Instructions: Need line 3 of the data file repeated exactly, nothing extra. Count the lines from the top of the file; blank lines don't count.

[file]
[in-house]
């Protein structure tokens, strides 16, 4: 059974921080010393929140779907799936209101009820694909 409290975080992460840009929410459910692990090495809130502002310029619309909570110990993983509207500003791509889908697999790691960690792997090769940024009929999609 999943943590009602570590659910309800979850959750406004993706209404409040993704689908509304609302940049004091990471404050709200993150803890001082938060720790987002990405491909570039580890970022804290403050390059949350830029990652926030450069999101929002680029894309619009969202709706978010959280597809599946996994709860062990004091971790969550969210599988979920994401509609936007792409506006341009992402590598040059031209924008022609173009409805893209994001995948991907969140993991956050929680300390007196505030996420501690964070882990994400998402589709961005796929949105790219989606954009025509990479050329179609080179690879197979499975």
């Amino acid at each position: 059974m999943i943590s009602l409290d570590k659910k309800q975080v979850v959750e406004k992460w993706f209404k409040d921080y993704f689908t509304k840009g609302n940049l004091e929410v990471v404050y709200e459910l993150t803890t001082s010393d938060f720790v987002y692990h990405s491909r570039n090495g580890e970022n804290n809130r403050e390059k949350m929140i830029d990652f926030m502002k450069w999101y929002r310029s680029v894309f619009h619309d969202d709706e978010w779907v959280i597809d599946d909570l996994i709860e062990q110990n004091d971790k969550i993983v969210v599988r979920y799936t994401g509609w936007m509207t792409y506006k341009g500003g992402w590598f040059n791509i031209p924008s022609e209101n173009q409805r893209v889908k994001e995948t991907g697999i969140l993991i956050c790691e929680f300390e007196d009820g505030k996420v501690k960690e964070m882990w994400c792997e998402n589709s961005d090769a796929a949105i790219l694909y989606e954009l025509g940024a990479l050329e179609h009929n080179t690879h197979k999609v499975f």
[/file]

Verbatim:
């Amino acid at each position: 059974m999943i943590s009602l409290d570590k659910k309800q975080v979850v959750e406004k992460w993706f209404k409040d921080y993704f689908t509304k840009g609302n940049l004091e929410v990471v404050y709200e459910l993150t803890t001082s010393d938060f720790v987002y692990h990405s491909r570039n090495g580890e970022n804290n809130r403050e390059k949350m929140i830029d990652f926030m502002k450069w999101y929002r310029s680029v894309f619009h619309d969202d709706e978010w779907v959280i597809d599946d909570l996994i709860e062990q110990n004091d971790k969550i993983v969210v599988r979920y799936t994401g509609w936007m509207t792409y506006k341009g500003g992402w590598f040059n791509i031209p924008s022609e209101n173009q409805r893209v889908k994001e995948t991907g697999i969140l993991i956050c790691e929680f300390e007196d009820g505030k996420v501690k960690e964070m882990w994400c792997e998402n589709s961005d090769a796929a949105i790219l694909y989606e954009l025509g940024a990479l050329e179609h009929n080179t690879h197979k999609v499975f």